First there are the obediences that are needed at different times during formation and those that involve directors and lectors. These include 1) obediences that are related to the year of the Noviciate which is like the birth and baptism of a Capuchin friar and obediences that involve the Master of Novices (docs 1-4). 2)There are obediences that pertain to the clerical student. (docs. 5-10). 3) There are the lettere dimissoriali for Holy Orders (docs. 11-25) 4) There are obediences for lectors. (Docs 26-30).

The second situation concerns obediences for preaching. (Docs 31-47).

The third situation concerns obediences for travel and transfers, for gatherings, health, and holidays (docs. 48-66).

The fourth situation concerns obediences for those who hold offices in the Order that is 1) obediences for Commissary Generals (docs 67-71), 2) obediences confirming Vicar Provincials (docs. 72-74), 3) various Provincial obediences for Custodes. Provincial Commissaries, Guardians, Local Vicars, lists of the fraternities and for hearing the Confessions of lay people (docs. 75-85)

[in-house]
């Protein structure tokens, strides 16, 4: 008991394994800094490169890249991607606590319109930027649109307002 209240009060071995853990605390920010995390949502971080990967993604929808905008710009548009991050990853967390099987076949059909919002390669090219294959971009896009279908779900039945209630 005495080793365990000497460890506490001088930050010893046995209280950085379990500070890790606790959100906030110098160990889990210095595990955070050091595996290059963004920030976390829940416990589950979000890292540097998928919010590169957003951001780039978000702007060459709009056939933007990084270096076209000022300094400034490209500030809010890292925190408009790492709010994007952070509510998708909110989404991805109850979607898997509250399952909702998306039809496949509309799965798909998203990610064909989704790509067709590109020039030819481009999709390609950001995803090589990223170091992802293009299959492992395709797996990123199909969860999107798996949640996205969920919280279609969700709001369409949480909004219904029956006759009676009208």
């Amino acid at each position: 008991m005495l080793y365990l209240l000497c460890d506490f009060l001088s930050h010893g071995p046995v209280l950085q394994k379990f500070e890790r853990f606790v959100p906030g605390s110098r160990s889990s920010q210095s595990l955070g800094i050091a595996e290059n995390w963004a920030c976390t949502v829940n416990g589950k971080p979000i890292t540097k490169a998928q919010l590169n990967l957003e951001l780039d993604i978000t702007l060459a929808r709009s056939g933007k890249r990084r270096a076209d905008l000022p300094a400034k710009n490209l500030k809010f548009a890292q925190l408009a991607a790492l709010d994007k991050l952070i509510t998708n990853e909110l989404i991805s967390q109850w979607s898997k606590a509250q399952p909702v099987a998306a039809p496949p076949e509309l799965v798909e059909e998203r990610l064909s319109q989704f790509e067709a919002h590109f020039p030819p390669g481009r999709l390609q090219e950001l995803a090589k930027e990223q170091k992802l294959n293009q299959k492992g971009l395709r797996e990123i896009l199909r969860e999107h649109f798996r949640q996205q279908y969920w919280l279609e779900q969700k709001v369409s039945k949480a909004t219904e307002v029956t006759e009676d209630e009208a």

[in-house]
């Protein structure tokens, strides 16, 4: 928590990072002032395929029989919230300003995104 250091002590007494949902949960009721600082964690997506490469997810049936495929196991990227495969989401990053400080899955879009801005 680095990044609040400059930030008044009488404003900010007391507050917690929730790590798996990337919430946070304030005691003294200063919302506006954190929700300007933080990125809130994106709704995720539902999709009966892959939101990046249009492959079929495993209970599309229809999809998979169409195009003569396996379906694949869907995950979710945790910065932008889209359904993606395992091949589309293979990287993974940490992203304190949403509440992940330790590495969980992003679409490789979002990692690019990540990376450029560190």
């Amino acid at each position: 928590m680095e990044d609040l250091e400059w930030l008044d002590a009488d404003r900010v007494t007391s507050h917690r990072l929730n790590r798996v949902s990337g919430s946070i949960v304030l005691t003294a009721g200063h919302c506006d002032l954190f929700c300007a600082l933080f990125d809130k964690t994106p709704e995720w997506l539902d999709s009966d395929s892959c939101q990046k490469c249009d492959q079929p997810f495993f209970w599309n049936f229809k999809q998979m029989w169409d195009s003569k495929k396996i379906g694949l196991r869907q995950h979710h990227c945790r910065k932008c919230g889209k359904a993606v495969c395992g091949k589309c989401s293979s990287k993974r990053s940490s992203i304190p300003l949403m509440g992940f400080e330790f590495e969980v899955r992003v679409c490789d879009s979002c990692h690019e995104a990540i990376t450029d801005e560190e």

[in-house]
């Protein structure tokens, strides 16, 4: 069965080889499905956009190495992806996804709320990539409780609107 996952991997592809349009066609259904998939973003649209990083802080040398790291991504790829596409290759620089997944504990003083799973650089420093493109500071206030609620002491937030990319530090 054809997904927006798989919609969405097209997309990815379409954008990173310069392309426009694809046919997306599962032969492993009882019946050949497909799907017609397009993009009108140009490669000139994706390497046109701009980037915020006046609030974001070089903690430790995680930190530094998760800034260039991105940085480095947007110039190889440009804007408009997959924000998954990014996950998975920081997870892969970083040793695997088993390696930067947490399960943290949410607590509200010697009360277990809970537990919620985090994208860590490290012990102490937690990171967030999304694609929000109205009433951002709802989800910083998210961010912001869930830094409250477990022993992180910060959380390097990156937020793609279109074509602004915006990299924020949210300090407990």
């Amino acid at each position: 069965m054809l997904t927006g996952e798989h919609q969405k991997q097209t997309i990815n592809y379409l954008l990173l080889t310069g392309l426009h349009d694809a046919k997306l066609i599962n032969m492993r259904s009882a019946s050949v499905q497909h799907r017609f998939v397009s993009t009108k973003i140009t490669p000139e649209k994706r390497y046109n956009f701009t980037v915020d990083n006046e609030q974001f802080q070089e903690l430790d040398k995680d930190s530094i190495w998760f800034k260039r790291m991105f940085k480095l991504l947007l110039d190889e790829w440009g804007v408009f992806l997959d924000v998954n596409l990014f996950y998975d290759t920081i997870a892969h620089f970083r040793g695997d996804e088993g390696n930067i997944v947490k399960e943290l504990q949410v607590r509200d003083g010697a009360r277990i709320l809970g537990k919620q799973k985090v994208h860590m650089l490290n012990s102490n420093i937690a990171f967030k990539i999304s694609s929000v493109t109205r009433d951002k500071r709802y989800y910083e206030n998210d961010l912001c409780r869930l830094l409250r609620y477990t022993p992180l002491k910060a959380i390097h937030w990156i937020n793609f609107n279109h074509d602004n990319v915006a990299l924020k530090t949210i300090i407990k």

The fifth situation concerns letters of recommendation for pilgrims, the poor, benefactors, and matters pertaining making clothes (docs. 86-95).

The sixth situation concerns obediences issued to expel members of the Order (docs. 96-97).

The seventh and final situation concerns letters of spiritual affiliation to the Order. (docs. 98-115).

The great variety of subjects reflects how the Order had developed and organised every detail that confronted a self-governing organisation.